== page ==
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Impasse FAQ

After more than two years of collective bargaining, during which lecturers met with UC management’s executives and lawyers about 50 times and exchanged hundreds of proposals, on June 18, 2021, your colleagues on the UC-AFT Unit 18 faculty bargaining team filed for impasse with the California Public Employee Relations Board (PERB) and requested mediation.

By asking that PERB declare impasse and begin mediation, our union is stating that we have no further movement to make on the core issues that remain in dispute. We are standing firm on the issues that matter most to our members.

On June 25, 2021, the California Public Employee Relations Bureau (PERB) agreed with us that an impasse exists and certified our request for a state-sponsored mediator. 

Impasse comes after an historic strike authorization vote in which, for the first time in 20 years, an overwhelming majority of 96% of UC-AFT lecturers who voted empowered their democratically-elected negotiating team to call a strike if necessary. And it comes after our lecturer bargaining team presented our last, best, and final contract proposal on May 25th, 2021, containing our final compromises on our core demands of evaluation and renewal processes, workload, and compensation. UC management’s June 15th response contained no provisions for pre-six evaluation and renewal, no provisions to address the widespread exploitation of unpaid work, and a compensation proposal that is unlikely to keep up with inflation. Now we enter a new phase in our contract campaign, one focused not on bargaining at the negotiating table, but on collective action.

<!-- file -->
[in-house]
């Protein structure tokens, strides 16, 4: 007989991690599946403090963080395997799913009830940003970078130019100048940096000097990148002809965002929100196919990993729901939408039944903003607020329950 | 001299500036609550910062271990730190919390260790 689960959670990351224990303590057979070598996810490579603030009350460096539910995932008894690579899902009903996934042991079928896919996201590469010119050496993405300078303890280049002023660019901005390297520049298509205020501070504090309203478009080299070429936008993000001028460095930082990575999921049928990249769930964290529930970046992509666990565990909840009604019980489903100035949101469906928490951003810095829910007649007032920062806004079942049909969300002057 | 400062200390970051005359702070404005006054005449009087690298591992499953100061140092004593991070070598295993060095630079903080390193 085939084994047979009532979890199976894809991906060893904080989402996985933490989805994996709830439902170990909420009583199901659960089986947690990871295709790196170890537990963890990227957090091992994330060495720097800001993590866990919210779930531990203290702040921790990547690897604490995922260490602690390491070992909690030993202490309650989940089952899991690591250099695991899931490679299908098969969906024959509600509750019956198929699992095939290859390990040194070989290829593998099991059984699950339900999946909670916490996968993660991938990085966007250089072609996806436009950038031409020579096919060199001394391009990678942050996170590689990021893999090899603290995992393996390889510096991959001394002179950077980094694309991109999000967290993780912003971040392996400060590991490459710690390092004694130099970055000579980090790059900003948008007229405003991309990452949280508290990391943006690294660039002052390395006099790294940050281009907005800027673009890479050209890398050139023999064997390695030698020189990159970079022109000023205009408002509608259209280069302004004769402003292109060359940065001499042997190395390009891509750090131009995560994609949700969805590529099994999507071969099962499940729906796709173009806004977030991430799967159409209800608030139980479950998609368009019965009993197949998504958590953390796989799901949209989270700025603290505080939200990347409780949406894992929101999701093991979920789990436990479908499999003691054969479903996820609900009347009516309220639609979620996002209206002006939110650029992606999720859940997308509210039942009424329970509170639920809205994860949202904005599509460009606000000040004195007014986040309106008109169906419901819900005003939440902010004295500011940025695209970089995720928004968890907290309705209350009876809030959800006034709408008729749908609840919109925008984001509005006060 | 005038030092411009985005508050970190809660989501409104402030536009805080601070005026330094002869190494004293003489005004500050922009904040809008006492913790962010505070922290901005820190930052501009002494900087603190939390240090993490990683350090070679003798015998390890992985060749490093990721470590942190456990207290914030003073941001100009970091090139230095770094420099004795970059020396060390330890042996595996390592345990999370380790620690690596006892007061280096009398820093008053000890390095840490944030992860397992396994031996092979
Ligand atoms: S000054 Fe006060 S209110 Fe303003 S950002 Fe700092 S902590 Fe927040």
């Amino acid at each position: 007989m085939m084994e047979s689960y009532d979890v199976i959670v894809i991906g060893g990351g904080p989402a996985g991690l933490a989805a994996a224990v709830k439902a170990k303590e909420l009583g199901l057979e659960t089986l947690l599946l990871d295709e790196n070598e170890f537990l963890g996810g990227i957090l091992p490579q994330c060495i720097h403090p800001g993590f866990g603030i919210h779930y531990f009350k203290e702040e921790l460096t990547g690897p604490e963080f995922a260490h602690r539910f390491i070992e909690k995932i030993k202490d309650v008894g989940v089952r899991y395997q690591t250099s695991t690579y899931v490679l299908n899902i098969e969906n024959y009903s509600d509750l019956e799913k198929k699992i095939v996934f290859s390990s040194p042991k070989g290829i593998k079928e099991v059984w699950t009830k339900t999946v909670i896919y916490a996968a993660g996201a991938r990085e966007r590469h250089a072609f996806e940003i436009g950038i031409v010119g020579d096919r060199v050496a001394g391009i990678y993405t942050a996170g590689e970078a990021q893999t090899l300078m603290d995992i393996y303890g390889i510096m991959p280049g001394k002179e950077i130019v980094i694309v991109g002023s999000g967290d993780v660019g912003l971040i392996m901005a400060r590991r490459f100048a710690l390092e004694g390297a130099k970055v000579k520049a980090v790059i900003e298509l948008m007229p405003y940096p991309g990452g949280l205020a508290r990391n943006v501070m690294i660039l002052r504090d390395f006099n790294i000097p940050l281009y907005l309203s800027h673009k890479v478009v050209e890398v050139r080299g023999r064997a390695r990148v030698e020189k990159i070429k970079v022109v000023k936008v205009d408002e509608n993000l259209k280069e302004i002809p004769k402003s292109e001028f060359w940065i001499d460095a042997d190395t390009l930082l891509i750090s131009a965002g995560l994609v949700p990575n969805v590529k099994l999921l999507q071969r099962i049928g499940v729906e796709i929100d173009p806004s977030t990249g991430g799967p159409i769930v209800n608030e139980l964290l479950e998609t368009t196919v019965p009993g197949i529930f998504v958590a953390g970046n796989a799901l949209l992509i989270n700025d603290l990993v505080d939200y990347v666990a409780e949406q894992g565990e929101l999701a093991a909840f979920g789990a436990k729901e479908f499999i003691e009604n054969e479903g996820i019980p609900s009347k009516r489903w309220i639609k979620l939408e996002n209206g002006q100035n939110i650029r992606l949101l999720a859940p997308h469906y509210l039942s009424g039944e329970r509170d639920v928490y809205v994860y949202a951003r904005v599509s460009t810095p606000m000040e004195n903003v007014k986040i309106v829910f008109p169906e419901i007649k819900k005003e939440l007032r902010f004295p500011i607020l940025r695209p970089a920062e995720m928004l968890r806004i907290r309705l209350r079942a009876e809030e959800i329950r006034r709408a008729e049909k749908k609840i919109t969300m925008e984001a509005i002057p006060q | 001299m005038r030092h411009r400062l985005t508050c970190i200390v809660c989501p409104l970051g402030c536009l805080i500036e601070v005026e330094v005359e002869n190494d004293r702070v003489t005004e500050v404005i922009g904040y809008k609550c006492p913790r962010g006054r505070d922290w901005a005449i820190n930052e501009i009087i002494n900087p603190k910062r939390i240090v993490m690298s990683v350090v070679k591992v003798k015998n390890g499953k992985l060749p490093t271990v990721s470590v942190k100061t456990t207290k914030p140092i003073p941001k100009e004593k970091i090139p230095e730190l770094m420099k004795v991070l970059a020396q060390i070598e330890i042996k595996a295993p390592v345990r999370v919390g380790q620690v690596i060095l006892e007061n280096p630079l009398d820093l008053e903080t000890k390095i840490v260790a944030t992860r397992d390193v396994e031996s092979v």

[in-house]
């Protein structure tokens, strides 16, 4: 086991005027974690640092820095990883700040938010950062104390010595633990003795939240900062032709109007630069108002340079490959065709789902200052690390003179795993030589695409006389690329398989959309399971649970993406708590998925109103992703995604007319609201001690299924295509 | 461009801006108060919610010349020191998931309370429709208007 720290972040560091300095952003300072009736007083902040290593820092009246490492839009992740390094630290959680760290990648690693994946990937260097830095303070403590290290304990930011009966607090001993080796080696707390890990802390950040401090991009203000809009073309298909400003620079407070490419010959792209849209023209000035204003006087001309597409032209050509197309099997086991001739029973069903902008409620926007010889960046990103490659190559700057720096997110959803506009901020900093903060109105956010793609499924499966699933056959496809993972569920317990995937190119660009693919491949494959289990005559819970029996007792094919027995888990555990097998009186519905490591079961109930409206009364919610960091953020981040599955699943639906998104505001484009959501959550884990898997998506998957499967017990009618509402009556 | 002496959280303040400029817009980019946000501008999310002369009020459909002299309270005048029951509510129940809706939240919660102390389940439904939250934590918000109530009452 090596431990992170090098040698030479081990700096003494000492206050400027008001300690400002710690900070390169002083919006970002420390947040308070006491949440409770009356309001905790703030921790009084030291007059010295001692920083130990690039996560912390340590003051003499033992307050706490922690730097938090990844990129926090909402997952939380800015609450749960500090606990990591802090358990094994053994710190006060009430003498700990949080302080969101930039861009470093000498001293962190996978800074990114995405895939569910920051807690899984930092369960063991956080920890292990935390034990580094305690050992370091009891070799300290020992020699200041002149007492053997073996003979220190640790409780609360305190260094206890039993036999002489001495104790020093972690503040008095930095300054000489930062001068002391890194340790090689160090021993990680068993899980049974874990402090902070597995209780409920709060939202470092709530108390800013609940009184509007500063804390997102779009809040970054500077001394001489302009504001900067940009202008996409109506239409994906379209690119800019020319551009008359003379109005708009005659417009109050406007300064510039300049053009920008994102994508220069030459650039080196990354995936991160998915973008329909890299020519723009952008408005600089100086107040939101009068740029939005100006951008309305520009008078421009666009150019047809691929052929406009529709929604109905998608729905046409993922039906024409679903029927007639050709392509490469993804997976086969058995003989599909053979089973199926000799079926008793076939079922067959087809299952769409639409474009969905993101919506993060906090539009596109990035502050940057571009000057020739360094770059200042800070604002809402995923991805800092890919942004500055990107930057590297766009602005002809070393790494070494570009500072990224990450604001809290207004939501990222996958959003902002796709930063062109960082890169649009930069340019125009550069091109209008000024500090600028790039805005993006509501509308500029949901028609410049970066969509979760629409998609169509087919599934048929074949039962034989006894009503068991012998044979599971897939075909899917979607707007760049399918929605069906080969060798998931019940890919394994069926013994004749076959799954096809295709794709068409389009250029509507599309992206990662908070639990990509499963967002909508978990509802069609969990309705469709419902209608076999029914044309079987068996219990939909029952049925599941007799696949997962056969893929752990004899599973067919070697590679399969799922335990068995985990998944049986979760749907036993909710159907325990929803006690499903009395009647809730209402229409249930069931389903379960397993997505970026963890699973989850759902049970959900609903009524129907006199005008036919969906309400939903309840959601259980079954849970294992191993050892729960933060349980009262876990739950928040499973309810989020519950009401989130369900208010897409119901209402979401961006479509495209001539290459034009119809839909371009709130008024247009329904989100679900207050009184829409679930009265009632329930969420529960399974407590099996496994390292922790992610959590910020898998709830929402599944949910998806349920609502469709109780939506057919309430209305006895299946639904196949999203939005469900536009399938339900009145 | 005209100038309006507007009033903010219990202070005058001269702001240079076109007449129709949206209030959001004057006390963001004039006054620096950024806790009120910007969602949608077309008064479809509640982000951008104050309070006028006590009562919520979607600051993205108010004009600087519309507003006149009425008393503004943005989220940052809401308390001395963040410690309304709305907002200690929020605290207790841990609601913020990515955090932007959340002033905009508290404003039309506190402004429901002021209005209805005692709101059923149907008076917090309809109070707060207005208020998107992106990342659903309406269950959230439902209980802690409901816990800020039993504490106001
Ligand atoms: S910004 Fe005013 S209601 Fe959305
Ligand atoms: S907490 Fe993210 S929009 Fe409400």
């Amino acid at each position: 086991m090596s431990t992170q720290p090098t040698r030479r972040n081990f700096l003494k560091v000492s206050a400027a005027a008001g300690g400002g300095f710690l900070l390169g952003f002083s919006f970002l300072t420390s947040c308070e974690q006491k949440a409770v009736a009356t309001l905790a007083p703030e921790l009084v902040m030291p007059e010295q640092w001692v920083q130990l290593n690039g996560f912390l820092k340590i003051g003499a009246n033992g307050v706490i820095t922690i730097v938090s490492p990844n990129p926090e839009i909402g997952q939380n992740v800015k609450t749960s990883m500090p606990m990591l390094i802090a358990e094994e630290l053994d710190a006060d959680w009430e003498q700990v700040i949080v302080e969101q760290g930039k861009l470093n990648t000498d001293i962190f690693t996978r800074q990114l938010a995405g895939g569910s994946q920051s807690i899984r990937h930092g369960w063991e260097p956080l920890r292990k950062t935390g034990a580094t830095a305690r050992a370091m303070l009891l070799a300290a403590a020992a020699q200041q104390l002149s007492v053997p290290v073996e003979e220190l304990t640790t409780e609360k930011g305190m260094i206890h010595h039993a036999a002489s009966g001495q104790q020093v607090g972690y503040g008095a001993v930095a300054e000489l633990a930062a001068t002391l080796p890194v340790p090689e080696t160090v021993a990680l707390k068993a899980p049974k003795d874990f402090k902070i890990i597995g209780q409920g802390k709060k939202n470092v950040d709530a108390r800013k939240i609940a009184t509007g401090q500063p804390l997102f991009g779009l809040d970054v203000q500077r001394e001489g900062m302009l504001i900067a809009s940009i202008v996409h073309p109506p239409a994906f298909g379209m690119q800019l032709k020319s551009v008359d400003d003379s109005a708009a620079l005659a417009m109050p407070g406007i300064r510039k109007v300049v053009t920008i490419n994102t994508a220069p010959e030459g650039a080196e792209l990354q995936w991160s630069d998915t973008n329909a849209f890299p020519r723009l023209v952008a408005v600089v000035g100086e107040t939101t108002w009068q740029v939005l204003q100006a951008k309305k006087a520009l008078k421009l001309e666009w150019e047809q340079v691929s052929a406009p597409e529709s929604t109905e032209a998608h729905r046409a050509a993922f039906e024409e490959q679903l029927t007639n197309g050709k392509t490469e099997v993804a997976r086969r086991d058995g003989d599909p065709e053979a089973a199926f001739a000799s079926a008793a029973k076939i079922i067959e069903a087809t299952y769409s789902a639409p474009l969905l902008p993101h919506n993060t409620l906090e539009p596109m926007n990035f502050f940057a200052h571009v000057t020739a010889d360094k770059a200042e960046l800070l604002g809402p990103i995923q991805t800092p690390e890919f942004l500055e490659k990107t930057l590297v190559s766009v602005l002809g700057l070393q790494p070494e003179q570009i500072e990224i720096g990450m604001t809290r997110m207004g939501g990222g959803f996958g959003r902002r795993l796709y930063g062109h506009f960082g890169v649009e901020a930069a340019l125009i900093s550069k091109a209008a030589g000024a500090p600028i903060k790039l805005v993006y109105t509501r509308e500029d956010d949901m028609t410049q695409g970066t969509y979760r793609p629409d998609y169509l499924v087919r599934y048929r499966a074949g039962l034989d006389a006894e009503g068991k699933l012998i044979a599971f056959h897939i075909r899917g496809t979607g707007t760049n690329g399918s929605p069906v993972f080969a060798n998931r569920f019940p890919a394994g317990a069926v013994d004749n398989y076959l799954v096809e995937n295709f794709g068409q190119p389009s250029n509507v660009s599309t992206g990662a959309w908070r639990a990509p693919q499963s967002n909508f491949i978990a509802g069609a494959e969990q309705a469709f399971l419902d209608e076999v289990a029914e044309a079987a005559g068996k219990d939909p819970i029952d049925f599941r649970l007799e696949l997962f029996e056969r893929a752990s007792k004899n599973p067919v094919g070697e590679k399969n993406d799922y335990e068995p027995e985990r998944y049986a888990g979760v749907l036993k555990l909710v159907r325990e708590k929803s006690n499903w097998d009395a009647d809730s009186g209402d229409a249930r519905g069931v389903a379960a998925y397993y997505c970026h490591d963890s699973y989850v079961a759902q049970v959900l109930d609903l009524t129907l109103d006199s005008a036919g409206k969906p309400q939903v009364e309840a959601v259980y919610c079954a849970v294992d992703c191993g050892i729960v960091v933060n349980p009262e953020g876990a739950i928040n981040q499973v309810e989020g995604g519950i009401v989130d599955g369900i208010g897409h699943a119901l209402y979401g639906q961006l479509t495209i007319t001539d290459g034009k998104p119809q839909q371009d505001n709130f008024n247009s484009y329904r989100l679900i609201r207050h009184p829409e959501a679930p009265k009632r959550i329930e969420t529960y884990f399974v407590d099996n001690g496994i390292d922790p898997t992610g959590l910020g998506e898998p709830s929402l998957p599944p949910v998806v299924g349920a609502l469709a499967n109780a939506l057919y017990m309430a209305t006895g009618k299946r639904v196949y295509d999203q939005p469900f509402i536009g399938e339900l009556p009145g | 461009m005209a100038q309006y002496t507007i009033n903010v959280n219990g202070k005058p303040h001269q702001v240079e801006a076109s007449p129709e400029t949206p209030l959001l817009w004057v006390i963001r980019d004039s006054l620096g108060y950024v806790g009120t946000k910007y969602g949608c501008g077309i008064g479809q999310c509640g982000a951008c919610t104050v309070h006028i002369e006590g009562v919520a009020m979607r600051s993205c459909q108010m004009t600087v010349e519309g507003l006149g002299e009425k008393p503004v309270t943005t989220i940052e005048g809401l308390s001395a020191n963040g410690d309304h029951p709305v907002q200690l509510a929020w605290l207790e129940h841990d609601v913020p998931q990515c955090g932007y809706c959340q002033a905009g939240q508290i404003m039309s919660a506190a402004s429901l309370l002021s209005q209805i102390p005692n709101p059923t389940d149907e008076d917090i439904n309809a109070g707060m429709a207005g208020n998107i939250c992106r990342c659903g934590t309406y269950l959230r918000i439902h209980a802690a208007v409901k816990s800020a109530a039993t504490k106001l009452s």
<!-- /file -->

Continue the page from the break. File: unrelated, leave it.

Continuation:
Chart: Impasse Process. The CA Public Employee Relations Bureau (PERB) declared an impasse in UC-AFT's contract negotiations on June 25, 2021. What comes next? Mediation. Fact-Finding. Report.


How is impasse declared?

PERB may determine that an impasse exists when “the parties have reached a point in meeting and conferring at which their differences in positions are such that further meetings would be futile." (Higher Education Employer-Employee Relations Act [HEERA], Government Code Section 3562(j).) 

On June 18, 2021, UC-AFT submitted a request for determination of impasse to PERB. PERB declared impasse on June 25th.


What happens after an impasse is declared?

Once PERB recognizes an impasse, the union and employer bargaining teams participate in mediation and fact-finding. The State Mediation and Conciliation Service will appoint a mediator who will work with both sides to see if there is a route to a settled contract. UC-AFT received word on June 30 that two mediators have been assigned and will begin their work in the coming days. Unfortunately, this mediation is non-binding, and our experience in other non-binding PERB mediations (for example, in attempting to settle Unfair Labor Practice charges) is that UC management sometimes delays scheduling for mediation sessions and declines to participate in good faith. 

Once mediation officially begins, the mediator will work with both parties for a maximum of 15 days to reach an agreement, at which point the mediator will release UC-AFT and UC management to form a three-member fact-finding panel. Parties can request that fact-finding begin before the 15 day deadline, an option UC-AFT will likely pursue to move the process along. Each party selects one member of the fact-finding panel, and PERB appoints a neutral chair. Both sides will submit documents supporting their positions. The fact-finding panel is also vested with subpoena power and may request records, papers, and information related to its investigation. The panel will produce a report with non-binding advisory recommendations. Because our final offers were based on practices that are well established at universities similar to our own, we expect that this report and its recommendations will support our positions.